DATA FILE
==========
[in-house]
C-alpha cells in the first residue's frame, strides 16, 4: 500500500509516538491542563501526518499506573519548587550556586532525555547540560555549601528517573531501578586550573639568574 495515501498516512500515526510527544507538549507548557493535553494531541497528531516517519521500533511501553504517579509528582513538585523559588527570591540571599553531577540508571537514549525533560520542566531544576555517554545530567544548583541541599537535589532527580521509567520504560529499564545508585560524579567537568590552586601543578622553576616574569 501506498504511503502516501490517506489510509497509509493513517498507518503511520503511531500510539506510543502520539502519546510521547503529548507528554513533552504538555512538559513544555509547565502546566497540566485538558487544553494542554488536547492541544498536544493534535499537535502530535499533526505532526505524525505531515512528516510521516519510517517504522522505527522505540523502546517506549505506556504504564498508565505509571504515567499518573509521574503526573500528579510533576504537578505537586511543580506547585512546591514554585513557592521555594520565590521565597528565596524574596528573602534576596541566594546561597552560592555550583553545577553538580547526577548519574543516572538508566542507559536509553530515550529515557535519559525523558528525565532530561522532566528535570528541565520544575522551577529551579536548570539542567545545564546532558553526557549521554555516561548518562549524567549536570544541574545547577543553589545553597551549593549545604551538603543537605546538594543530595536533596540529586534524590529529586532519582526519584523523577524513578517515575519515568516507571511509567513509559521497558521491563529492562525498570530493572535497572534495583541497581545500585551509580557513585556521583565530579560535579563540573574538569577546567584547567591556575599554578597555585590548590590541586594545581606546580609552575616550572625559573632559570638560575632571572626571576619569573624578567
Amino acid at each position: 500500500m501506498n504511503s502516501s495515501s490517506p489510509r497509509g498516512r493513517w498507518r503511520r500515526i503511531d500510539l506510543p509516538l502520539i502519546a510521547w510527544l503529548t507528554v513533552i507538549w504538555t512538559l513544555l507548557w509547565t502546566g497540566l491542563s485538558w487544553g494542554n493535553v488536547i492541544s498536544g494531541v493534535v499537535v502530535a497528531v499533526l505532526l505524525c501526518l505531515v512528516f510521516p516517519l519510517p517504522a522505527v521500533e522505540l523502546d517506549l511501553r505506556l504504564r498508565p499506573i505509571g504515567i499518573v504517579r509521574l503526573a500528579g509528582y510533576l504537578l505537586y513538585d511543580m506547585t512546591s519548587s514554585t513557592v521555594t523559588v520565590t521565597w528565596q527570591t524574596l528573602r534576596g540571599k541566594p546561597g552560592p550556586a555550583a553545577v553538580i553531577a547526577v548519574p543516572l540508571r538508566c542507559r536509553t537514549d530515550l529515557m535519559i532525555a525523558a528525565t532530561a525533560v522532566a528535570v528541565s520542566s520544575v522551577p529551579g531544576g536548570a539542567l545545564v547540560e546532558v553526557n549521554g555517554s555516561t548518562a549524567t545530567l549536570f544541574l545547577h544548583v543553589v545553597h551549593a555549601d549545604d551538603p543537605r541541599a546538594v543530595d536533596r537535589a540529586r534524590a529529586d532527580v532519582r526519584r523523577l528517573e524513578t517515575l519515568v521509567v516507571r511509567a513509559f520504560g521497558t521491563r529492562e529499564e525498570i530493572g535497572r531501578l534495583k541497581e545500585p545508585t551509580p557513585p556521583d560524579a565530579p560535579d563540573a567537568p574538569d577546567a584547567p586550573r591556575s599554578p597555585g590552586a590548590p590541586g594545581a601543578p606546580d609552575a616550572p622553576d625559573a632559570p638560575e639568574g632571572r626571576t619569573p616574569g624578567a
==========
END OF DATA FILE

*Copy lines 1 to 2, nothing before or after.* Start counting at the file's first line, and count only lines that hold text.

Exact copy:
[in-house]
C-alpha cells in the first residue's frame, strides 16, 4: 500500500509516538491542563501526518499506573519548587550556586532525555547540560555549601528517573531501578586550573639568574 495515501498516512500515526510527544507538549507548557493535553494531541497528531516517519521500533511501553504517579509528582513538585523559588527570591540571599553531577540508571537514549525533560520542566531544576555517554545530567544548583541541599537535589532527580521509567520504560529499564545508585560524579567537568590552586601543578622553576616574569 501506498504511503502516501490517506489510509497509509493513517498507518503511520503511531500510539506510543502520539502519546510521547503529548507528554513533552504538555512538559513544555509547565502546566497540566485538558487544553494542554488536547492541544498536544493534535499537535502530535499533526505532526505524525505531515512528516510521516519510517517504522522505527522505540523502546517506549505506556504504564498508565505509571504515567499518573509521574503526573500528579510533576504537578505537586511543580506547585512546591514554585513557592521555594520565590521565597528565596524574596528573602534576596541566594546561597552560592555550583553545577553538580547526577548519574543516572538508566542507559536509553530515550529515557535519559525523558528525565532530561522532566528535570528541565520544575522551577529551579536548570539542567545545564546532558553526557549521554555516561548518562549524567549536570544541574545547577543553589545553597551549593549545604551538603543537605546538594543530595536533596540529586534524590529529586532519582526519584523523577524513578517515575519515568516507571511509567513509559521497558521491563529492562525498570530493572535497572534495583541497581545500585551509580557513585556521583565530579560535579563540573574538569577546567584547567591556575599554578597555585590548590590541586594545581606546580609552575616550572625559573632559570638560575632571572626571576619569573624578567